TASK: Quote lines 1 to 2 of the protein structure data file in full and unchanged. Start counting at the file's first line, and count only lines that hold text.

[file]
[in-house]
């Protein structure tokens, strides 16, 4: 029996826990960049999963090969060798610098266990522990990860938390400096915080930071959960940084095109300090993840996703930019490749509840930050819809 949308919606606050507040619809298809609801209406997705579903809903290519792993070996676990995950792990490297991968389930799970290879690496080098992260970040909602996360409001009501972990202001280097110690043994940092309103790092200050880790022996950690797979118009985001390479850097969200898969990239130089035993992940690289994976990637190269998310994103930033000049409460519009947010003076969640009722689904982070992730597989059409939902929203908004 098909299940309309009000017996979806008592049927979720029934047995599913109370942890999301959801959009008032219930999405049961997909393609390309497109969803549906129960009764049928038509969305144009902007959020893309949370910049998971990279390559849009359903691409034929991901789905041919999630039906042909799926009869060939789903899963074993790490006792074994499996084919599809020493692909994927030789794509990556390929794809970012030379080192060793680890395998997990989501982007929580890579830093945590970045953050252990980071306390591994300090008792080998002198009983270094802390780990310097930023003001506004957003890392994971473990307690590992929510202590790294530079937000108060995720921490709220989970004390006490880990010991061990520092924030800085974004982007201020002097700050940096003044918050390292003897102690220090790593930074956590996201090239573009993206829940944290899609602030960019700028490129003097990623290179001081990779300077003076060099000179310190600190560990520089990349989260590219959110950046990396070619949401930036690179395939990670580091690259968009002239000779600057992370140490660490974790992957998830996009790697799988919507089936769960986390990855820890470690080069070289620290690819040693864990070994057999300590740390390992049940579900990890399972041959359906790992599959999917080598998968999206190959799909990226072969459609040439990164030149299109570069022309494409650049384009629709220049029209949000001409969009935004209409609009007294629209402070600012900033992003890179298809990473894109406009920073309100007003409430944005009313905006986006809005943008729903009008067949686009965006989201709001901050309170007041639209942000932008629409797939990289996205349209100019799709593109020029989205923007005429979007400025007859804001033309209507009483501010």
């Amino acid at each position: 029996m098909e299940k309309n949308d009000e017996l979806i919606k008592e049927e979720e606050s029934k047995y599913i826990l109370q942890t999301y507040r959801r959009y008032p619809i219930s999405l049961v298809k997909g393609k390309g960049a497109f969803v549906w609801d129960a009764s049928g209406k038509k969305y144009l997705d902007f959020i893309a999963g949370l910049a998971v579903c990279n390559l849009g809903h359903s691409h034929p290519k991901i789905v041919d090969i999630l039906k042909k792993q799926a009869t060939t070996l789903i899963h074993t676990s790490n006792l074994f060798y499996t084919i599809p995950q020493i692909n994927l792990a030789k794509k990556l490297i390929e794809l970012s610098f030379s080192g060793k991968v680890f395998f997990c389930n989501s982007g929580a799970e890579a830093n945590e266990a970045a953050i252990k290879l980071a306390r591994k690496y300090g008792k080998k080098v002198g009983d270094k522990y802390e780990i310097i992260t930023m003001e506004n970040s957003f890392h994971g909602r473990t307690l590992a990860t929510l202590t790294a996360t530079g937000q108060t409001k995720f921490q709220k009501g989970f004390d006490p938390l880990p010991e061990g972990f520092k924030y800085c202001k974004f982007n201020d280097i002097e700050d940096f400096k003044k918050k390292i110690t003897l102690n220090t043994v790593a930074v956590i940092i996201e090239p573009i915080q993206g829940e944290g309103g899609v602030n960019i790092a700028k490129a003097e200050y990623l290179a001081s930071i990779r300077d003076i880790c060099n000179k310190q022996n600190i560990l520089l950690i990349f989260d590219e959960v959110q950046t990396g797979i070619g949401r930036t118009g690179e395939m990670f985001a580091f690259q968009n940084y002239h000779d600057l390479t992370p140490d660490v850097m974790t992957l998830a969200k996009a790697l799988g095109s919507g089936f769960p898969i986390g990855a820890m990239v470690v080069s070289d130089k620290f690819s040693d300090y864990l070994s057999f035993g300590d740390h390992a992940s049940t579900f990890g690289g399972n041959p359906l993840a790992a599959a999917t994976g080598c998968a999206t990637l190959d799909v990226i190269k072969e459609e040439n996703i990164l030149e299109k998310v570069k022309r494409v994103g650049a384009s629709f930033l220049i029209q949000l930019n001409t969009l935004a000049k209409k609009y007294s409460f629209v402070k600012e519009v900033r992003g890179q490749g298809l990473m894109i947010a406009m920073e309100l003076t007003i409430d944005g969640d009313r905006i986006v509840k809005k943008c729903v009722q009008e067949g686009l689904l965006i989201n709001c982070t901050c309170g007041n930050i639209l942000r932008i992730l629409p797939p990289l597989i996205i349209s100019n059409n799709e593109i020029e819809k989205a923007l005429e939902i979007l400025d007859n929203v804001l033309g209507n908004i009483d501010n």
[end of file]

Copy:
[in-house]
């Protein structure tokens, strides 16, 4: 029996826990960049999963090969060798610098266990522990990860938390400096915080930071959960940084095109300090993840996703930019490749509840930050819809 949308919606606050507040619809298809609801209406997705579903809903290519792993070996676990995950792990490297991968389930799970290879690496080098992260970040909602996360409001009501972990202001280097110690043994940092309103790092200050880790022996950690797979118009985001390479850097969200898969990239130089035993992940690289994976990637190269998310994103930033000049409460519009947010003076969640009722689904982070992730597989059409939902929203908004 098909299940309309009000017996979806008592049927979720029934047995599913109370942890999301959801959009008032219930999405049961997909393609390309497109969803549906129960009764049928038509969305144009902007959020893309949370910049998971990279390559849009359903691409034929991901789905041919999630039906042909799926009869060939789903899963074993790490006792074994499996084919599809020493692909994927030789794509990556390929794809970012030379080192060793680890395998997990989501982007929580890579830093945590970045953050252990980071306390591994300090008792080998002198009983270094802390780990310097930023003001506004957003890392994971473990307690590992929510202590790294530079937000108060995720921490709220989970004390006490880990010991061990520092924030800085974004982007201020002097700050940096003044918050390292003897102690220090790593930074956590996201090239573009993206829940944290899609602030960019700028490129003097990623290179001081990779300077003076060099000179310190600190560990520089990349989260590219959110950046990396070619949401930036690179395939990670580091690259968009002239000779600057992370140490660490974790992957998830996009790697799988919507089936769960986390990855820890470690080069070289620290690819040693864990070994057999300590740390390992049940579900990890399972041959359906790992599959999917080598998968999206190959799909990226072969459609040439990164030149299109570069022309494409650049384009629709220049029209949000001409969009935004209409609009007294629209402070600012900033992003890179298809990473894109406009920073309100007003409430944005009313905006986006809005943008729903009008067949686009965006989201709001901050309170007041639209942000932008629409797939990289996205349209100019799709593109020029989205923007005429979007400025007859804001033309209507009483501010």